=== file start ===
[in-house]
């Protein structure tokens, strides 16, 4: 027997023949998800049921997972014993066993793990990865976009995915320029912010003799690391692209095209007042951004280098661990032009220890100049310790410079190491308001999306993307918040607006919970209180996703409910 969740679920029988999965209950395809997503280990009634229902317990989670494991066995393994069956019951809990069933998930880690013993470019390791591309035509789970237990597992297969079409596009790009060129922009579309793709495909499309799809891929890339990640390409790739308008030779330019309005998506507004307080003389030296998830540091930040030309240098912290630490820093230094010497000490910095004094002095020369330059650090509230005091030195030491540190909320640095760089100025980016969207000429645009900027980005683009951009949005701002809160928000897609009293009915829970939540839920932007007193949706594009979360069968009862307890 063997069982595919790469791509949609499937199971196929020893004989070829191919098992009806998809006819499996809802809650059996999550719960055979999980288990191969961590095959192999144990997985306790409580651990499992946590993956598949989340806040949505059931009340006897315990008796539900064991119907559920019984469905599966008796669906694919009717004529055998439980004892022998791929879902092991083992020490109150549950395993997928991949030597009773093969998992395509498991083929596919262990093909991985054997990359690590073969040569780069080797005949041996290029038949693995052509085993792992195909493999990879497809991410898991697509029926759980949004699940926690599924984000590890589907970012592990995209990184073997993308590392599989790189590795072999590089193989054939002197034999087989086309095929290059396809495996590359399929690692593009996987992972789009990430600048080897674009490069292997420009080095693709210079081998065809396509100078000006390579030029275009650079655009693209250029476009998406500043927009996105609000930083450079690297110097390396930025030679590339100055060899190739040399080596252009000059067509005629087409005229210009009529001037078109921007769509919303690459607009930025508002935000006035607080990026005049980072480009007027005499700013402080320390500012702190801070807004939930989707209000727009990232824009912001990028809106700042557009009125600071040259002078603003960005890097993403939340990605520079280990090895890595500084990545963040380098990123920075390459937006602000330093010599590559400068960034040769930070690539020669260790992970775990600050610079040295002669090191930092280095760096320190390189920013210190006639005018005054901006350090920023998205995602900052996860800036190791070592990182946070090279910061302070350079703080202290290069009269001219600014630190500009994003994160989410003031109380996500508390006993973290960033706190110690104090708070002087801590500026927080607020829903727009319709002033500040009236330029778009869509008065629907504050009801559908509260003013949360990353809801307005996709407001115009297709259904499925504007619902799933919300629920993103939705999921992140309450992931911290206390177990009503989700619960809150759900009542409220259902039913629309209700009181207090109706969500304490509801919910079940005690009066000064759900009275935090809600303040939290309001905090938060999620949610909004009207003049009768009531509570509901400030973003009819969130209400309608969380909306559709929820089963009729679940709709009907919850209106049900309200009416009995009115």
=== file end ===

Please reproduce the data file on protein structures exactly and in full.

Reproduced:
[in-house]
């Protein structure tokens, strides 16, 4: 027997023949998800049921997972014993066993793990990865976009995915320029912010003799690391692209095209007042951004280098661990032009220890100049310790410079190491308001999306993307918040607006919970209180996703409910 969740679920029988999965209950395809997503280990009634229902317990989670494991066995393994069956019951809990069933998930880690013993470019390791591309035509789970237990597992297969079409596009790009060129922009579309793709495909499309799809891929890339990640390409790739308008030779330019309005998506507004307080003389030296998830540091930040030309240098912290630490820093230094010497000490910095004094002095020369330059650090509230005091030195030491540190909320640095760089100025980016969207000429645009900027980005683009951009949005701002809160928000897609009293009915829970939540839920932007007193949706594009979360069968009862307890 063997069982595919790469791509949609499937199971196929020893004989070829191919098992009806998809006819499996809802809650059996999550719960055979999980288990191969961590095959192999144990997985306790409580651990499992946590993956598949989340806040949505059931009340006897315990008796539900064991119907559920019984469905599966008796669906694919009717004529055998439980004892022998791929879902092991083992020490109150549950395993997928991949030597009773093969998992395509498991083929596919262990093909991985054997990359690590073969040569780069080797005949041996290029038949693995052509085993792992195909493999990879497809991410898991697509029926759980949004699940926690599924984000590890589907970012592990995209990184073997993308590392599989790189590795072999590089193989054939002197034999087989086309095929290059396809495996590359399929690692593009996987992972789009990430600048080897674009490069292997420009080095693709210079081998065809396509100078000006390579030029275009650079655009693209250029476009998406500043927009996105609000930083450079690297110097390396930025030679590339100055060899190739040399080596252009000059067509005629087409005229210009009529001037078109921007769509919303690459607009930025508002935000006035607080990026005049980072480009007027005499700013402080320390500012702190801070807004939930989707209000727009990232824009912001990028809106700042557009009125600071040259002078603003960005890097993403939340990605520079280990090895890595500084990545963040380098990123920075390459937006602000330093010599590559400068960034040769930070690539020669260790992970775990600050610079040295002669090191930092280095760096320190390189920013210190006639005018005054901006350090920023998205995602900052996860800036190791070592990182946070090279910061302070350079703080202290290069009269001219600014630190500009994003994160989410003031109380996500508390006993973290960033706190110690104090708070002087801590500026927080607020829903727009319709002033500040009236330029778009869509008065629907504050009801559908509260003013949360990353809801307005996709407001115009297709259904499925504007619902799933919300629920993103939705999921992140309450992931911290206390177990009503989700619960809150759900009542409220259902039913629309209700009181207090109706969500304490509801919910079940005690009066000064759900009275935090809600303040939290309001905090938060999620949610909004009207003049009768009531509570509901400030973003009819969130209400309608969380909306559709929820089963009729679940709709009907919850209106049900309200009416009995009115």